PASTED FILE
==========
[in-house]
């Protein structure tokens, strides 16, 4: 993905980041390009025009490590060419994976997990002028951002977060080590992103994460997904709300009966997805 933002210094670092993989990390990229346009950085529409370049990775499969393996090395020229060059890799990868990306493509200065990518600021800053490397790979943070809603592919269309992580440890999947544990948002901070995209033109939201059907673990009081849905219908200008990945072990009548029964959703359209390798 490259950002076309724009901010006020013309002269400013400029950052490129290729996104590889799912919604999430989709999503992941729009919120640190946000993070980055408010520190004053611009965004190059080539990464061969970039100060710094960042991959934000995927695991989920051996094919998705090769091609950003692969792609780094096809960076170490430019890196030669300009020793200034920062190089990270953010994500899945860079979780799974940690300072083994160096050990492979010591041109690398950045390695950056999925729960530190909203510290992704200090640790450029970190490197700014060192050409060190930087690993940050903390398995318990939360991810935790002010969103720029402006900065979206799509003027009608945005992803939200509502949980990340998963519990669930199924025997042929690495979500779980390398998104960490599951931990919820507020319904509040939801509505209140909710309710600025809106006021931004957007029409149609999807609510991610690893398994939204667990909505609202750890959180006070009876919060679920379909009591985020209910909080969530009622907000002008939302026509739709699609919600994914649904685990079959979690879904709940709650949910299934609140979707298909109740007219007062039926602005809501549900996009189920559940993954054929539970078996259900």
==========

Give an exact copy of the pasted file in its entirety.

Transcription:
[in-house]
């Protein structure tokens, strides 16, 4: 993905980041390009025009490590060419994976997990002028951002977060080590992103994460997904709300009966997805 933002210094670092993989990390990229346009950085529409370049990775499969393996090395020229060059890799990868990306493509200065990518600021800053490397790979943070809603592919269309992580440890999947544990948002901070995209033109939201059907673990009081849905219908200008990945072990009548029964959703359209390798 490259950002076309724009901010006020013309002269400013400029950052490129290729996104590889799912919604999430989709999503992941729009919120640190946000993070980055408010520190004053611009965004190059080539990464061969970039100060710094960042991959934000995927695991989920051996094919998705090769091609950003692969792609780094096809960076170490430019890196030669300009020793200034920062190089990270953010994500899945860079979780799974940690300072083994160096050990492979010591041109690398950045390695950056999925729960530190909203510290992704200090640790450029970190490197700014060192050409060190930087690993940050903390398995318990939360991810935790002010969103720029402006900065979206799509003027009608945005992803939200509502949980990340998963519990669930199924025997042929690495979500779980390398998104960490599951931990919820507020319904509040939801509505209140909710309710600025809106006021931004957007029409149609999807609510991610690893398994939204667990909505609202750890959180006070009876919060679920379909009591985020209910909080969530009622907000002008939302026509739709699609919600994914649904685990079959979690879904709940709650949910299934609140979707298909109740007219007062039926602005809501549900996009189920559940993954054929539970078996259900």